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Cash-strapped Philadelphia schools forced to borrow $300 million

By Catholic Online (NEWS CONSORTIUM)
November 9th, 2012
Catholic Online (

Philadelphia schools needs to pay teachers, buy books, keep the heat on, and in doing so had to borrow some money - to the tune of $300 million. The Philadelphia School Reform Commission has tendered its request to officials. Chairman Pedro Ramos made it clear that the SRC's had no other choices and that the state of its finances constituted "dire circumstances" for the district.

LOS ANGELES, CA (Catholic Online) - "I couldn't be more unhappy that we're in a situation where it's necessary to do a borrowing for the purposes of merely paying our bills," Ramos said.

The commission unanimously authorized at a special meeting that bailing out the schools comes with a hefty price tag, specifically an additional $22 million in debt service annually for 20 years, beginning in 2014.

It's the second time in 10 years the district has had to borrow money to keep schools open. Officials say the school system's credit card is maxed out. The last deficit financing occurred in a decade ago, in 2002.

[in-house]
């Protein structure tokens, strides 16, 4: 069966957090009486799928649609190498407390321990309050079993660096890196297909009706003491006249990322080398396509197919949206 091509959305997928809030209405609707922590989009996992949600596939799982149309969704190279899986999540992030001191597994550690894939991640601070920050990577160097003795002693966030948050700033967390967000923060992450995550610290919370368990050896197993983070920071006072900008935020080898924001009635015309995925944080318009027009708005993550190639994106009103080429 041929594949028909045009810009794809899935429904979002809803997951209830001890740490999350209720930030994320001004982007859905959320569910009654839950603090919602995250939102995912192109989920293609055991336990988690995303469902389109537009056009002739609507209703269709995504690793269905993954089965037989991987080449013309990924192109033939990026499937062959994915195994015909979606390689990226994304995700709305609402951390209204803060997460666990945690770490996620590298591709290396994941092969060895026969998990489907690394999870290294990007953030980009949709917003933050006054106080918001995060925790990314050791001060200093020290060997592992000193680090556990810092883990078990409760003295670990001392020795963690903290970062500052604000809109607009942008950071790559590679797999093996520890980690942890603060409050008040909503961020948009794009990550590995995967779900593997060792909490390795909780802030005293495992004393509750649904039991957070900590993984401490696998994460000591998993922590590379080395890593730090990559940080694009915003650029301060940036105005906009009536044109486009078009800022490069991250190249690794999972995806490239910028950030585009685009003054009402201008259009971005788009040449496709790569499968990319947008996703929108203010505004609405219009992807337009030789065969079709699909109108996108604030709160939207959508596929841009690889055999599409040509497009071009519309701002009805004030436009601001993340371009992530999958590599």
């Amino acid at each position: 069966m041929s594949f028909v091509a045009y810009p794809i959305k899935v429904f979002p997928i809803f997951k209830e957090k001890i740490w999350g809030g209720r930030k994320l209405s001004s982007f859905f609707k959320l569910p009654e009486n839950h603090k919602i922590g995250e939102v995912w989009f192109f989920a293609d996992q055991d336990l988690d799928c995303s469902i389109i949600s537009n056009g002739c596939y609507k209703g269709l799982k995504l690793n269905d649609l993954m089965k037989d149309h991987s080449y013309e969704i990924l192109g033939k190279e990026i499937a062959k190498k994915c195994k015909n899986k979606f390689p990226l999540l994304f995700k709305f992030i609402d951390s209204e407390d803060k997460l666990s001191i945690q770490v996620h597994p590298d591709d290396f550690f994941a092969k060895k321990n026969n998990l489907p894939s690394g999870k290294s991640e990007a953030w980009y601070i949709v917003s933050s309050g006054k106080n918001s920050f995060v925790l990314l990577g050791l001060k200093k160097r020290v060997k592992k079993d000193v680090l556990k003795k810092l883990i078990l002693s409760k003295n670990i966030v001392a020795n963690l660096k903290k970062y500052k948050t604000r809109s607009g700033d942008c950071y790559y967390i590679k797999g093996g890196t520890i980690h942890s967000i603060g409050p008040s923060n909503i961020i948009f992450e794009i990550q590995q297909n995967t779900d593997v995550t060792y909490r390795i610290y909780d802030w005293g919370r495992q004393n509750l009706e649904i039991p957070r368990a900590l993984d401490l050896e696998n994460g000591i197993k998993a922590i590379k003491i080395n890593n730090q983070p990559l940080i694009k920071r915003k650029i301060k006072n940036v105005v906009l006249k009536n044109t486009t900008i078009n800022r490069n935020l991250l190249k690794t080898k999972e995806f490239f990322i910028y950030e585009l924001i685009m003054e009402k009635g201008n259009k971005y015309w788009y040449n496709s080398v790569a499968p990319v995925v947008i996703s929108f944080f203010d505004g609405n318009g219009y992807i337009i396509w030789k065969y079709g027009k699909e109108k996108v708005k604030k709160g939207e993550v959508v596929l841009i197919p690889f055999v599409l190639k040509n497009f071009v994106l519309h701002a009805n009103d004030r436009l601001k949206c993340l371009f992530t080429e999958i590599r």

"Some people think the solution is that we can just keep borrowing, and we really can't," Ramos said.

Since the school district is considered nonrecurring revenue, this bond sale puts the district hundreds of millions in the hole for the 2013-14 school year a mere short three months into the current school term.

Clearly, the lesson to be learned here is that the district's current spending is not sustainable and that the bond sale is a large and very expensive quick fix, buying the district very little time.

"Extremely difficult" choices are approaching quickly, SRC member Wendell Pritchett says, and "we're going to have to make them. We don't have any choice."

The commission will soon be confronted with a momentous decision; deciding how many and which of the district's 200-plus schools should be closed.

Officials have said they must shed roughly 40 schools at the end of this year to save money and "right-size" operations in a district that has lost tens of thousands of students to charter schools in the last decade.

Superintendent William R. Hite Jr. declared this week that staff would make public their school closing recommendations in the next few weeks, but possibly not until the first week in December.

Officials say in official terms, the bond sale was successful - well received in the market, with more than 50 investors placing initial orders, Christina Ward, deputy chief financial officer says.

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